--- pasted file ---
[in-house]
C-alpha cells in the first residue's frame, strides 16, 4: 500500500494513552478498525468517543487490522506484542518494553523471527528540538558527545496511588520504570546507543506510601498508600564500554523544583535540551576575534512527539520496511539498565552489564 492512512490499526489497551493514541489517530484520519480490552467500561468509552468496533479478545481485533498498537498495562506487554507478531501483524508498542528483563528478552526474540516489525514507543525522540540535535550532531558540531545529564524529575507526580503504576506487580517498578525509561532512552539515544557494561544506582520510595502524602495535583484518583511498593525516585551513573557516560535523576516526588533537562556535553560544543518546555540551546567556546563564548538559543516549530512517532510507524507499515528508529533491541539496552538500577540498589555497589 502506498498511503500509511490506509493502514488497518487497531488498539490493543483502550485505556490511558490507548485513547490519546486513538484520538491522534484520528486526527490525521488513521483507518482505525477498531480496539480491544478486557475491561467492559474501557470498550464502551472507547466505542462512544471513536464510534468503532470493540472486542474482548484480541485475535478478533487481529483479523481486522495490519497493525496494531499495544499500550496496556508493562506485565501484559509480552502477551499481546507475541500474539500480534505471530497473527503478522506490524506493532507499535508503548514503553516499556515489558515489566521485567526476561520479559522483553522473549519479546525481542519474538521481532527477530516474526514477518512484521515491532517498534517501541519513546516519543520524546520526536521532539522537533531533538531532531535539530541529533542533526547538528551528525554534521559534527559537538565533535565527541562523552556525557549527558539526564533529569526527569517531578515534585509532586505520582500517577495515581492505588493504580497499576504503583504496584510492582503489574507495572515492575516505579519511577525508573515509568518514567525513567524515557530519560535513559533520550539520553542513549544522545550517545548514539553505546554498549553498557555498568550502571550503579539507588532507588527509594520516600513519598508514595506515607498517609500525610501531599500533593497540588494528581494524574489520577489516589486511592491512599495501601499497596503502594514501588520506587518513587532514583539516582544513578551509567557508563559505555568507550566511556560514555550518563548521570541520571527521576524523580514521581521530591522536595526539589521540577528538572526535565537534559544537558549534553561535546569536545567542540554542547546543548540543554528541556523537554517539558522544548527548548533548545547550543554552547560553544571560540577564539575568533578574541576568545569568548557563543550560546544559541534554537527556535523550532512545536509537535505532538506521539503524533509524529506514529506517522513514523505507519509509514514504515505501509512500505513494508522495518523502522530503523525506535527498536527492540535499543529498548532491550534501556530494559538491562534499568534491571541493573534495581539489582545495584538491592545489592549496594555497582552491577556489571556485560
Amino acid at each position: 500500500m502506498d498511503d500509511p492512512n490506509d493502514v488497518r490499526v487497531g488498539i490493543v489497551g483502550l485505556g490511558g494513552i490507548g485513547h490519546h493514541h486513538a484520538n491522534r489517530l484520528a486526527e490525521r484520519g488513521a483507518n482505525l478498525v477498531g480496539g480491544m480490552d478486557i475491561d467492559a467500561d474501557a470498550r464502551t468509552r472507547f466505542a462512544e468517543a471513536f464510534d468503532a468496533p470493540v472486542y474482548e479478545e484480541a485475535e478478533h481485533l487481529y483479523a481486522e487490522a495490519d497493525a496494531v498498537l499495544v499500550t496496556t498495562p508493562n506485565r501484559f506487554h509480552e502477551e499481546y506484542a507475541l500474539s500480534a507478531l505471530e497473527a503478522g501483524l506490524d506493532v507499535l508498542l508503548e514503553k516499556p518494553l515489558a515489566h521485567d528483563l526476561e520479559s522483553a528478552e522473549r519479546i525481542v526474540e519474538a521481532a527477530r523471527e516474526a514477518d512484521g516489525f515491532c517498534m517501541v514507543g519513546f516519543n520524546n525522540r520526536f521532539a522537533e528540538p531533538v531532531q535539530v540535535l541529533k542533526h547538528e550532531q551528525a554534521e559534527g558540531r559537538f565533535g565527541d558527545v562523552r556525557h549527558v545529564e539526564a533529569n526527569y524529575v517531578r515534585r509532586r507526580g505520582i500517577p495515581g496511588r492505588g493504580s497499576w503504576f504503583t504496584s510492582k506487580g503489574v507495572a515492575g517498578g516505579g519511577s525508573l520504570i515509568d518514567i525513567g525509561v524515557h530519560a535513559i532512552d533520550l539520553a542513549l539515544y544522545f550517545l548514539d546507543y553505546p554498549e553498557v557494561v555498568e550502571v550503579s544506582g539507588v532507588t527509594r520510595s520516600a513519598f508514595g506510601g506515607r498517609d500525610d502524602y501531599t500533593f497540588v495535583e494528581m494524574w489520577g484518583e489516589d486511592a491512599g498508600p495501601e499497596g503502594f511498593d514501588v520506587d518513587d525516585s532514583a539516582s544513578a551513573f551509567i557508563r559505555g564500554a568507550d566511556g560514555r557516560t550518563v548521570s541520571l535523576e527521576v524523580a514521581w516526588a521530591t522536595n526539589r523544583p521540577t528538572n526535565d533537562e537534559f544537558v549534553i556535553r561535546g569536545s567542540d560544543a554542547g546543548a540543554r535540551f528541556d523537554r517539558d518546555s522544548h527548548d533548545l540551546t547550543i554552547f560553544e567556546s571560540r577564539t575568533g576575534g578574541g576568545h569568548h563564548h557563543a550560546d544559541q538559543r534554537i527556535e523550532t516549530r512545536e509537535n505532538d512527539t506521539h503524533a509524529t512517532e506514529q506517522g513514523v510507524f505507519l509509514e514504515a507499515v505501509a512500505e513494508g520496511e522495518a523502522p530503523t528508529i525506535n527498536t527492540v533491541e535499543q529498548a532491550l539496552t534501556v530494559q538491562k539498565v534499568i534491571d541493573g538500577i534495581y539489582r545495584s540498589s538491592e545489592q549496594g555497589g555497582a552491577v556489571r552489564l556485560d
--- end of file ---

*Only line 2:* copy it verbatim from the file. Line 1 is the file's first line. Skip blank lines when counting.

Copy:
C-alpha cells in the first residue's frame, strides 16, 4: 500500500494513552478498525468517543487490522506484542518494553523471527528540538558527545496511588520504570546507543506510601498508600564500554523544583535540551576575534512527539520496511539498565552489564 492512512490499526489497551493514541489517530484520519480490552467500561468509552468496533479478545481485533498498537498495562506487554507478531501483524508498542528483563528478552526474540516489525514507543525522540540535535550532531558540531545529564524529575507526580503504576506487580517498578525509561532512552539515544557494561544506582520510595502524602495535583484518583511498593525516585551513573557516560535523576516526588533537562556535553560544543518546555540551546567556546563564548538559543516549530512517532510507524507499515528508529533491541539496552538500577540498589555497589 502506498498511503500509511490506509493502514488497518487497531488498539490493543483502550485505556490511558490507548485513547490519546486513538484520538491522534484520528486526527490525521488513521483507518482505525477498531480496539480491544478486557475491561467492559474501557470498550464502551472507547466505542462512544471513536464510534468503532470493540472486542474482548484480541485475535478478533487481529483479523481486522495490519497493525496494531499495544499500550496496556508493562506485565501484559509480552502477551499481546507475541500474539500480534505471530497473527503478522506490524506493532507499535508503548514503553516499556515489558515489566521485567526476561520479559522483553522473549519479546525481542519474538521481532527477530516474526514477518512484521515491532517498534517501541519513546516519543520524546520526536521532539522537533531533538531532531535539530541529533542533526547538528551528525554534521559534527559537538565533535565527541562523552556525557549527558539526564533529569526527569517531578515534585509532586505520582500517577495515581492505588493504580497499576504503583504496584510492582503489574507495572515492575516505579519511577525508573515509568518514567525513567524515557530519560535513559533520550539520553542513549544522545550517545548514539553505546554498549553498557555498568550502571550503579539507588532507588527509594520516600513519598508514595506515607498517609500525610501531599500533593497540588494528581494524574489520577489516589486511592491512599495501601499497596503502594514501588520506587518513587532514583539516582544513578551509567557508563559505555568507550566511556560514555550518563548521570541520571527521576524523580514521581521530591522536595526539589521540577528538572526535565537534559544537558549534553561535546569536545567542540554542547546543548540543554528541556523537554517539558522544548527548548533548545547550543554552547560553544571560540577564539575568533578574541576568545569568548557563543550560546544559541534554537527556535523550532512545536509537535505532538506521539503524533509524529506514529506517522513514523505507519509509514514504515505501509512500505513494508522495518523502522530503523525506535527498536527492540535499543529498548532491550534501556530494559538491562534499568534491571541493573534495581539489582545495584538491592545489592549496594555497582552491577556489571556485560